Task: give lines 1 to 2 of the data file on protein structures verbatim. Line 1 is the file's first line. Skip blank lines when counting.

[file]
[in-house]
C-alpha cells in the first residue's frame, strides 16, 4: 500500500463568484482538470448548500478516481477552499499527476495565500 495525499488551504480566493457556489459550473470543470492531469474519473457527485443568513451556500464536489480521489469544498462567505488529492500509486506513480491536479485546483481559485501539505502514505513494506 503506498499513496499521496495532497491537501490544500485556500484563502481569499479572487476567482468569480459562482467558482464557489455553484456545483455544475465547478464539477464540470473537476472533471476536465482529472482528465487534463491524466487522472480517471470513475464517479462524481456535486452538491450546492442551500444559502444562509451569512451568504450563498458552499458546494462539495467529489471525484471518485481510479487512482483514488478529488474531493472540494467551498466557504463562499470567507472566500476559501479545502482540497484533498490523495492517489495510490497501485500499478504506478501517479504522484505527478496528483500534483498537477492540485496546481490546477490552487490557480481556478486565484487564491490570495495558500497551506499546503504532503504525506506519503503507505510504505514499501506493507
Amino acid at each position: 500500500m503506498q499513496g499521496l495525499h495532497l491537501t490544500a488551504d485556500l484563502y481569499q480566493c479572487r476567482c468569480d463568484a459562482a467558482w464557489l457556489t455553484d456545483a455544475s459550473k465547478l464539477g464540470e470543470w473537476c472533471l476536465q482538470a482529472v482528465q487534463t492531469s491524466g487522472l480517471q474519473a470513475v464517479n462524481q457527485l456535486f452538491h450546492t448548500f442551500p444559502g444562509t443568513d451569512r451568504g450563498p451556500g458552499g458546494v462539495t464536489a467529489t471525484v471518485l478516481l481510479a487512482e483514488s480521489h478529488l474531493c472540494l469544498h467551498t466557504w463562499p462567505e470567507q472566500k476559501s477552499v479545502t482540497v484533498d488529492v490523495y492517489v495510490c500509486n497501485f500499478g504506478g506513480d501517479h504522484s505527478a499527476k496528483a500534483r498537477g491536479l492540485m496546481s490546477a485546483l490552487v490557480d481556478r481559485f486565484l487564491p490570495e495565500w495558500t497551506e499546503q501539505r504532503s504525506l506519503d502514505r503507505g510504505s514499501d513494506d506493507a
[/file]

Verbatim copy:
[in-house]
C-alpha cells in the first residue's frame, strides 16, 4: 500500500463568484482538470448548500478516481477552499499527476495565500 495525499488551504480566493457556489459550473470543470492531469474519473457527485443568513451556500464536489480521489469544498462567505488529492500509486506513480491536479485546483481559485501539505502514505513494506 503506498499513496499521496495532497491537501490544500485556500484563502481569499479572487476567482468569480459562482467558482464557489455553484456545483455544475465547478464539477464540470473537476472533471476536465482529472482528465487534463491524466487522472480517471470513475464517479462524481456535486452538491450546492442551500444559502444562509451569512451568504450563498458552499458546494462539495467529489471525484471518485481510479487512482483514488478529488474531493472540494467551498466557504463562499470567507472566500476559501479545502482540497484533498490523495492517489495510490497501485500499478504506478501517479504522484505527478496528483500534483498537477492540485496546481490546477490552487490557480481556478486565484487564491490570495495558500497551506499546503504532503504525506506519503503507505510504505514499501506493507